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  Subjects -> PHYSICS (Total: 767 journals)
    - MECHANICS (20 journals)
    - NUCLEAR PHYSICS (44 journals)
    - OPTICS (91 journals)
    - PHYSICS (557 journals)
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    - THERMODYNAMICS (29 journals)

PHYSICS (557 journals)            First | 1 2 3 4 5 6 | Last

Open Journal of Fluid Dynamics     Open Access   (Followers: 3)
Open Journal of Microphysics     Open Access  
Optical Communications and Networking, IEEE/OSA Journal of     Hybrid Journal   (Followers: 4)
Optofluidics, Microfluidics and Nanofluidics     Open Access  
Organic Electronics     Hybrid Journal   (Followers: 3)
Organic Photonics and Photovoltaics     Open Access   (Followers: 2)
PAJ: A Journal of Performance and Art     Hybrid Journal   (Followers: 11)
Particle Physics Insights     Open Access   (Followers: 2)
Particuology     Hybrid Journal  
Pattern Recognition in Physics     Open Access   (Followers: 1)
Pergamon Materials Series     Full-text available via subscription  
Phase Transitions and Critical Phenomena     Full-text available via subscription   (Followers: 1)
Philosophical Magazine     Hybrid Journal   (Followers: 2)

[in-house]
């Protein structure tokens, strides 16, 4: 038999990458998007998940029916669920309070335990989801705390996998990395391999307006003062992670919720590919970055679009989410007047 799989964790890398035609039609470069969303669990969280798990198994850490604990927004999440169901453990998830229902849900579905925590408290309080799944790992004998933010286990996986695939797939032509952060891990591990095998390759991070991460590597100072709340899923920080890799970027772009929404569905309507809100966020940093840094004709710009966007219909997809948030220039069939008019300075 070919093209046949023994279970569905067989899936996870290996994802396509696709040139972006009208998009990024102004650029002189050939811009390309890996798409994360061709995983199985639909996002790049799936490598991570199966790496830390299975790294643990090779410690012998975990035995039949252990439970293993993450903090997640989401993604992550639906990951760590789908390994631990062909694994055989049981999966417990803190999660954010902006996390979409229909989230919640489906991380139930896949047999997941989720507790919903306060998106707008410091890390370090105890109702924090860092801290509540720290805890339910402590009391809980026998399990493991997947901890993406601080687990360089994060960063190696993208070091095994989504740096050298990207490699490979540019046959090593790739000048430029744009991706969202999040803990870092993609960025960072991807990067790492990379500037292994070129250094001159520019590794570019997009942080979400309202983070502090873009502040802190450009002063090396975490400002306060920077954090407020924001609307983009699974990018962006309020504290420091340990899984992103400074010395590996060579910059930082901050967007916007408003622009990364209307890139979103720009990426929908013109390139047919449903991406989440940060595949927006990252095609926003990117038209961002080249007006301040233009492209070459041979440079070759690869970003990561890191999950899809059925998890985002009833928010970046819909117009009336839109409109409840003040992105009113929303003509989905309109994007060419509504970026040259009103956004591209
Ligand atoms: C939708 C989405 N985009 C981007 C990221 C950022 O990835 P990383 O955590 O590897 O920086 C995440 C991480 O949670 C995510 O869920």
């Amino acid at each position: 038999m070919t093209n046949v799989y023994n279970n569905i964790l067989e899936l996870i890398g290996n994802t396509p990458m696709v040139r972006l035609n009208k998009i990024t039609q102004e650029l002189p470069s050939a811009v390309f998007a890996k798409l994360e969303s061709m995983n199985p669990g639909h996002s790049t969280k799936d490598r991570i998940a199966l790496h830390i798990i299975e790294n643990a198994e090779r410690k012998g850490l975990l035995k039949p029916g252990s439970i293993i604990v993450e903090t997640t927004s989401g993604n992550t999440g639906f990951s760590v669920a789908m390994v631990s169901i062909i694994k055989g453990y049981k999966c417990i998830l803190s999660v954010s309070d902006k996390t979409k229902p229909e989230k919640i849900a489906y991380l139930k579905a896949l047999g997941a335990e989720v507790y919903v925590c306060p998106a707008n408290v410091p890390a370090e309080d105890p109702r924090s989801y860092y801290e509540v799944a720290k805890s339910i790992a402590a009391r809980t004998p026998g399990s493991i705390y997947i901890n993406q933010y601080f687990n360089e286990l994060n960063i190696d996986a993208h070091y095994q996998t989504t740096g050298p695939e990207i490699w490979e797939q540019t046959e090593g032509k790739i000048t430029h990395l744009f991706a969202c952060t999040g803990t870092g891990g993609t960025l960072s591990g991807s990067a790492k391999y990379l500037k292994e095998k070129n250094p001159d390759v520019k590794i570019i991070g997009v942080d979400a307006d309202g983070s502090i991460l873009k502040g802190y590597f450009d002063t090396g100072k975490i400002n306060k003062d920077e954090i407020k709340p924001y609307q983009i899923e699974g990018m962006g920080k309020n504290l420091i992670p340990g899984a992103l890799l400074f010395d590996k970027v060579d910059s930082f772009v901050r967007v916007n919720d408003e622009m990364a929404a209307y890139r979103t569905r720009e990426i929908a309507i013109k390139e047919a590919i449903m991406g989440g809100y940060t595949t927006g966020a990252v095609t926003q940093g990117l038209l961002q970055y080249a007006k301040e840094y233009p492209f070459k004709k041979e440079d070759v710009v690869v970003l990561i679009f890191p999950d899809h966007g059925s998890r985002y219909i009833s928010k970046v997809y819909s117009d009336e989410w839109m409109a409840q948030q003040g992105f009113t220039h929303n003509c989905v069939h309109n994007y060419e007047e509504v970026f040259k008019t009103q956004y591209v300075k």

Philosophical Transactions of the Royal Society A: Mathematical, Physical and Engineering Sciences     Full-text available via subscription   (Followers: 5)
Philosophy and Foundations of Physics     Full-text available via subscription  
Physica B: Condensed Matter     Hybrid Journal   (Followers: 5)
physica status solidi (a)     Hybrid Journal   (Followers: 1)
physica status solidi (b)     Hybrid Journal   (Followers: 1)
physica status solidi (c)     Hybrid Journal   (Followers: 1)
Physica Status Solidi - Rapid Research Letters     Hybrid Journal   (Followers: 1)
Physical Communication     Hybrid Journal  
Physical Review C     Full-text available via subscription   (Followers: 18)
Physical Review Special Topics - Physics Education Research     Open Access   (Followers: 6)
Physical Review X     Open Access   (Followers: 6)
Physical Sciences Data     Full-text available via subscription   (Followers: 1)
Physics - spotlighting exceptional research     Full-text available via subscription   (Followers: 1)
Physics and Chemistry of Glasses - European Journal of Glass Science and Technology Part B     Full-text available via subscription   (Followers: 2)